The exterior of the Rand Tower continues the aviation theme. Over the front entrance there is a frieze depicting twin, wing-footed figures of Mercury. Each one holds a biplane, presumably the sort that Rufus Rand flew in his early days as a Minnesota aviation pioneer. The exterior of the building is as attentive to detail as the interior, though Rand could not have predicted that more people would probably pass through his building via the second story than on the street level.
Out on the streets around the Rand Tower at 6th and Marquette, there are a few other bas-relief pieces on buildings, clustered around the corner and created to express the heroic scale and optimism of a great American city on the march. They’re all quite different from one another, though.
One of my favorites in the whole city is across the street from the Rand Tower, the eponymous farmer and mechanic described in the onetime bank’s name, Farmers and Mechanics Savings Bank, created by sculptor Walter Mosman. Note the shift tonally in these sculptures and the ones at the Rand. Both depict heroic figures, drawing on antiquity and idealizing the human form, but the two men at F&M aren’t Greek gods or metaphoric, soaring mechanical sky deities. They’re regular, hard-working Minnesotans, only slightly glorified visions of the customers that would be walking into the bank every day.
Mosman was a young man when he created the commission, only about 30, but was already head of the sculpture department at the Minneapolis Institute of Art. It does seem to reflect the vision of an ambitious, optimistic young person. I’ve always liked the chicken hanging out with the farmer. Even the poultry has a heroic, determined expression.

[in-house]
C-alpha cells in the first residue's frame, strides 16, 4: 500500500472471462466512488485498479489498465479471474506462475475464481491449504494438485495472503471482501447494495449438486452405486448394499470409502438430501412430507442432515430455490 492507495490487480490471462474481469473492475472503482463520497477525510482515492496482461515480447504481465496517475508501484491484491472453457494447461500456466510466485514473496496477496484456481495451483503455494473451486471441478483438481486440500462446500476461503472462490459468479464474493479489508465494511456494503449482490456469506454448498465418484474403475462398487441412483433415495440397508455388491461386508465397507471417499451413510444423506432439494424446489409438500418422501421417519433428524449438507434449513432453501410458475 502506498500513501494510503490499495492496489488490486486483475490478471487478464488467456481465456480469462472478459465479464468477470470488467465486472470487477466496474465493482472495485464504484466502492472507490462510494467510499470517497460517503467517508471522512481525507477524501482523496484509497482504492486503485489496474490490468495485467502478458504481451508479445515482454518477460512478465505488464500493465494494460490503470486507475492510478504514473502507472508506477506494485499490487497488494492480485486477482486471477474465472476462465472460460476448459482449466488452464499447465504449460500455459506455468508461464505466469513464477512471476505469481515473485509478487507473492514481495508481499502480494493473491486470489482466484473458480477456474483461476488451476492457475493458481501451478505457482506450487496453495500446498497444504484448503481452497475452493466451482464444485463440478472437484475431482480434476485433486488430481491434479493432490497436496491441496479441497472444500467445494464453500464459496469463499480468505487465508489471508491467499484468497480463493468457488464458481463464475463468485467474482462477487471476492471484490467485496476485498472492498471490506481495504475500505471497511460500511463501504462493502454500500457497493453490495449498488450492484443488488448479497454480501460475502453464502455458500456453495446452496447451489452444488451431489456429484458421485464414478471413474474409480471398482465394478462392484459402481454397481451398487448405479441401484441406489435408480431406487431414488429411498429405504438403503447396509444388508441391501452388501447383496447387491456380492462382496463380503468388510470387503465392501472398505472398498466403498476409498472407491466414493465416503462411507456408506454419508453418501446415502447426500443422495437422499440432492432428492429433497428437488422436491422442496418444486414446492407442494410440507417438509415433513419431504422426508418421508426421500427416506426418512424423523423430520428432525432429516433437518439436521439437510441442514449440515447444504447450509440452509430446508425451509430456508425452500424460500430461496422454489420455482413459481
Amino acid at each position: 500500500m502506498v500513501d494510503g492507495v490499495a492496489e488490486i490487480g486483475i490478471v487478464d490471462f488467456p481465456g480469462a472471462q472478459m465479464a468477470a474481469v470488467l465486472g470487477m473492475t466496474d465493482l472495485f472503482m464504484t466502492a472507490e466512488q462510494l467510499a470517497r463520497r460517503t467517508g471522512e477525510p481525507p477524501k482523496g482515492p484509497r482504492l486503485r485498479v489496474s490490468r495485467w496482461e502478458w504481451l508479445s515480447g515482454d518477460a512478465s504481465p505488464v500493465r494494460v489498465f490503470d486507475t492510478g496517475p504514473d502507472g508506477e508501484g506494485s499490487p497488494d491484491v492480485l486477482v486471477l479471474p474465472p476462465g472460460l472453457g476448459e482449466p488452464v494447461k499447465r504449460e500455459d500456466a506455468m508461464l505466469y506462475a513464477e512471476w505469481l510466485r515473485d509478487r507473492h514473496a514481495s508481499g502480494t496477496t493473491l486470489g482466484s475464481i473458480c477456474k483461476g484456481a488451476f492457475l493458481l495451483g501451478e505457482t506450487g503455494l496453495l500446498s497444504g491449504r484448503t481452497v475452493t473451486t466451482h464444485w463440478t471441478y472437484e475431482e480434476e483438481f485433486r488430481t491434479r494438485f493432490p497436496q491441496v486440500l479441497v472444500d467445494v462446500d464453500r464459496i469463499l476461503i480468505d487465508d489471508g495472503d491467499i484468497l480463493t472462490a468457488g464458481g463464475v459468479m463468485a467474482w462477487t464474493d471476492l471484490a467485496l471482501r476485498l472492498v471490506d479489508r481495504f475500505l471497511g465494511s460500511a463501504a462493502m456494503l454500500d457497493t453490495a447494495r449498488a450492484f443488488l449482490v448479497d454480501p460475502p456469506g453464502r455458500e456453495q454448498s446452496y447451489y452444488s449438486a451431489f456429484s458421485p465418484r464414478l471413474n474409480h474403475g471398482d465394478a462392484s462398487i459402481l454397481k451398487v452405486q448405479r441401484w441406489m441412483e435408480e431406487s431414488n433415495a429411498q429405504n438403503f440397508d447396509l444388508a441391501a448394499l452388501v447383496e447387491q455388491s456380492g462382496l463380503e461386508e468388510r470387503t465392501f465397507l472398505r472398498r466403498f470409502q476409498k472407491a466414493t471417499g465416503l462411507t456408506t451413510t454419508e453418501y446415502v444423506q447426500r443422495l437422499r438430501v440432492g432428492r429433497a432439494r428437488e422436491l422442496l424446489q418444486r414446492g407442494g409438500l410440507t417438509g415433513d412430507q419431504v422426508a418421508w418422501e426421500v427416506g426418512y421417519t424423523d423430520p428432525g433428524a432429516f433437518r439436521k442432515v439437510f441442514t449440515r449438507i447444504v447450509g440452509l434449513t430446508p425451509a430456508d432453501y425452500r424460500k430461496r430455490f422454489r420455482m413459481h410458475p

Right next to the Rand is a charming and bizarre remainder of the era’s sense of exotic whimsy. It’s a small, red building, a little worse for the wear, built in 1895 and refurbished in 1925. It was once the home of the Scandinavian Bank Building. Actually, it’s not really a building at all anymore, but a preserved façade in front of a parking garage, with a skyway lanced right through its second floor. It’s all Egyptian in theme – hieroglyphics, scarabs, Eyes of Horus. What relationship Scandinavian bankers bore to the ancient Egyptians is a mystery, other than the implication that, like the Pyramids, the word of the Scandinavian Bank was timeless, a bond that would echo throughout the ages. Perhaps it’s the flipside of the neighboring Rand’s flights of modernist, technocratic fancy: “These new modern trends and technology come and go,” it suggests hieroglyphically, “but the word of our bankers is good forever.”
There it is, on one street corner, three bas-relief visions of the interwar period. Which will you put your faith in: technological advancement, human labor, or the continuity of civilization?
Of course, you step through the front door of the old Scandinavian Bank, underneath the skyway, and you find yourself in a cavernous parking garage many decades later, a spare interior space that bears no relationship to the façade out front. On the weekend, it’s largely devoid of human activity, except for a few cars and flickering overhead lights. Alone again!